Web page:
Folded Field Notes is an interactive column that explores a new ecological topic each fortnight — part writing challenge, part citizen science project — led by alternating guides with assistance from editor & ecologist JS Graustein. Will you join us?
TODAY’S TOPIC : Silence
In the field of ecology, the concept of silence can be applied to the organisms/systems studied, as well as the impacts of that study. In almost every application, though, an element of time is involved. The still silence of a newborn fawn in the meadow lengthens both his lifespan and the time a hungry coyote must be away from her pups. Winter woods exhibit cyclical silence when inhabitants migrate and hibernate. There is the permanent silence of extinction. There is the protective silence of ornithologists when a bird once thought to be extinct is rediscovered. Mammologists must be silent while recording behavioral data of animals who are spooked by humans, returning time and again to the same blind. And there are the silent hours, days, and years that tick by after ecologists publish their unsexy-yet-necessary findings when no one picks up their stories.
Barbara Flaherty is an artist and poet who lives on the north shore of Boston with two feline critics, Sylvester and Tashi. She works in the historic Manchester by the Sea Public Library. Barbara previously served as Folded’s acquisitions editor and has sponsored public readings for Folded authors.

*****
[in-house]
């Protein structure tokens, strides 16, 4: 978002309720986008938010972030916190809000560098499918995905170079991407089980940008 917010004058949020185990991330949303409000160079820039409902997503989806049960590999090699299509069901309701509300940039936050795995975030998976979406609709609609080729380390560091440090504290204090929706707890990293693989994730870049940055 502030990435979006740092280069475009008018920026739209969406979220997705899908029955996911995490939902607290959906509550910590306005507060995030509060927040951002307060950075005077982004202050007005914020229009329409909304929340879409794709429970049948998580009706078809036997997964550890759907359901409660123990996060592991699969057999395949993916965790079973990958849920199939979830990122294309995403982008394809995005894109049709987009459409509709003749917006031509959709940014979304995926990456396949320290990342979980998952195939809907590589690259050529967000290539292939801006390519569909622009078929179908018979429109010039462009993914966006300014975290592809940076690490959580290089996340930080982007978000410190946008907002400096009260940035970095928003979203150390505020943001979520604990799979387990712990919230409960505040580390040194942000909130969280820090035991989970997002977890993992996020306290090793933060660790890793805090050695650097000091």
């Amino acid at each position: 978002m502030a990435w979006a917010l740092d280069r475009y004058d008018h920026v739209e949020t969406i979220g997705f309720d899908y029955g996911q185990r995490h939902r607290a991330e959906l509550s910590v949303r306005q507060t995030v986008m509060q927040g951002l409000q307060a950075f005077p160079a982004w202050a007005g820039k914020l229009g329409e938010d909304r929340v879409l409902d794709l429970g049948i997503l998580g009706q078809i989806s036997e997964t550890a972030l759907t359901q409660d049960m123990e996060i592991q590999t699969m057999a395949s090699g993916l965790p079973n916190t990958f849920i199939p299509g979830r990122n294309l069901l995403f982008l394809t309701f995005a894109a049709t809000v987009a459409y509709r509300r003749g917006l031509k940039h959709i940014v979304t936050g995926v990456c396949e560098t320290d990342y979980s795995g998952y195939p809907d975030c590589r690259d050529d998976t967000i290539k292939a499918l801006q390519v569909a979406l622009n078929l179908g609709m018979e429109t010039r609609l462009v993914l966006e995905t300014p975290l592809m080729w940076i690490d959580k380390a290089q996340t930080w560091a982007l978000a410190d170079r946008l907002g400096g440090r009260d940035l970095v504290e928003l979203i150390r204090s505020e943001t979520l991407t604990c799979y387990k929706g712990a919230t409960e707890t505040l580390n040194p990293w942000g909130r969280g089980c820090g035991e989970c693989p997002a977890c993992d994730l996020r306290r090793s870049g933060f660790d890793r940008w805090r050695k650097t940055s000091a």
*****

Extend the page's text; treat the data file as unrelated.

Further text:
As winter approaches, there is a deepening darkness that seeps quietly into the days and nights. Along the coastline there have been a number of storms and upheavals during this month; but once the wind moves off into the distance, there it is — that deepening quiet into which the earth is settling — not the hibernation for which the animal world is preparing, more a sense of respite that at some level of my being, I envy!
There is something good about walking
with winter, holding its hand hidden
in mittens of deepening darkness,
feeling the daylight’s limitations,
matching my own steps with a slower light
There is something restorative in the color
of silence, its presence translucent
with time moving into a place
where the sun is different
Yes, quiet is the color of silence
©2018 by Barbara Flaherty
Your turn! In the comments section below, please let us know if you’ve observed any kind of transition recently — including general location and time of day. We’ll leave the comments open for the next two weeks in case you need a chance to go on a field trip first😊 And if your encounter inspires you to write a response (short poem, flash fiction, or mini essay), please come back and share that as well. In January, we’ll post a community poem based on all your observations. We’ll also select one of the response pieces to publish in our Written Word Wednesday column (revisions may be requested).
Please note: Comments are moderated. Your comment may not appear online right after you submit it, but we will see it in our dashboard.